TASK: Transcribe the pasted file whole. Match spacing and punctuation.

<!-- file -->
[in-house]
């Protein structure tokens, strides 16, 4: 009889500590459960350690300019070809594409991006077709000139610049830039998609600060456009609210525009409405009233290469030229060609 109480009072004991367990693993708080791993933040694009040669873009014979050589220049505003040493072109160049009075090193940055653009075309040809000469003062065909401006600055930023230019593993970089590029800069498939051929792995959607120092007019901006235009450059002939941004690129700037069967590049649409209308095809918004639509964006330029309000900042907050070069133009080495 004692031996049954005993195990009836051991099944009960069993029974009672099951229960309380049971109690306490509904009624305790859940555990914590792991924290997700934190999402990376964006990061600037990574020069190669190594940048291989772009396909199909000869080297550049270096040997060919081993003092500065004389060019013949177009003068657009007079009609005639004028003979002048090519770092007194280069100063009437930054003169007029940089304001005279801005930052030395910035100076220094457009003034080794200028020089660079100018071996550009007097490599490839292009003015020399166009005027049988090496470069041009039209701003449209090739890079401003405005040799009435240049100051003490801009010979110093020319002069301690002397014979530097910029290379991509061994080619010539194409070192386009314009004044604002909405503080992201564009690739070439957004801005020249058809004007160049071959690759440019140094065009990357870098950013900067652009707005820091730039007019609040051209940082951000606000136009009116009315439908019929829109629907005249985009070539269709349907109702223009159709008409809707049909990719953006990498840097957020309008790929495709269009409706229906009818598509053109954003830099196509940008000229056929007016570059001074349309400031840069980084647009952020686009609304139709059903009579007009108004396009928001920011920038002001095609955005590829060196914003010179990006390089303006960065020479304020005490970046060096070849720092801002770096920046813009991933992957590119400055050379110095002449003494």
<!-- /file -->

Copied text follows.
[in-house]
């Protein structure tokens, strides 16, 4: 009889500590459960350690300019070809594409991006077709000139610049830039998609600060456009609210525009409405009233290469030229060609 109480009072004991367990693993708080791993933040694009040669873009014979050589220049505003040493072109160049009075090193940055653009075309040809000469003062065909401006600055930023230019593993970089590029800069498939051929792995959607120092007019901006235009450059002939941004690129700037069967590049649409209308095809918004639509964006330029309000900042907050070069133009080495 004692031996049954005993195990009836051991099944009960069993029974009672099951229960309380049971109690306490509904009624305790859940555990914590792991924290997700934190999402990376964006990061600037990574020069190669190594940048291989772009396909199909000869080297550049270096040997060919081993003092500065004389060019013949177009003068657009007079009609005639004028003979002048090519770092007194280069100063009437930054003169007029940089304001005279801005930052030395910035100076220094457009003034080794200028020089660079100018071996550009007097490599490839292009003015020399166009005027049988090496470069041009039209701003449209090739890079401003405005040799009435240049100051003490801009010979110093020319002069301690002397014979530097910029290379991509061994080619010539194409070192386009314009004044604002909405503080992201564009690739070439957004801005020249058809004007160049071959690759440019140094065009990357870098950013900067652009707005820091730039007019609040051209940082951000606000136009009116009315439908019929829109629907005249985009070539269709349907109702223009159709008409809707049909990719953006990498840097957020309008790929495709269009409706229906009818598509053109954003830099196509940008000229056929007016570059001074349309400031840069980084647009952020686009609304139709059903009579007009108004396009928001920011920038002001095609955005590829060196914003010179990006390089303006960065020479304020005490970046060096070849720092801002770096920046813009991933992957590119400055050379110095002449003494």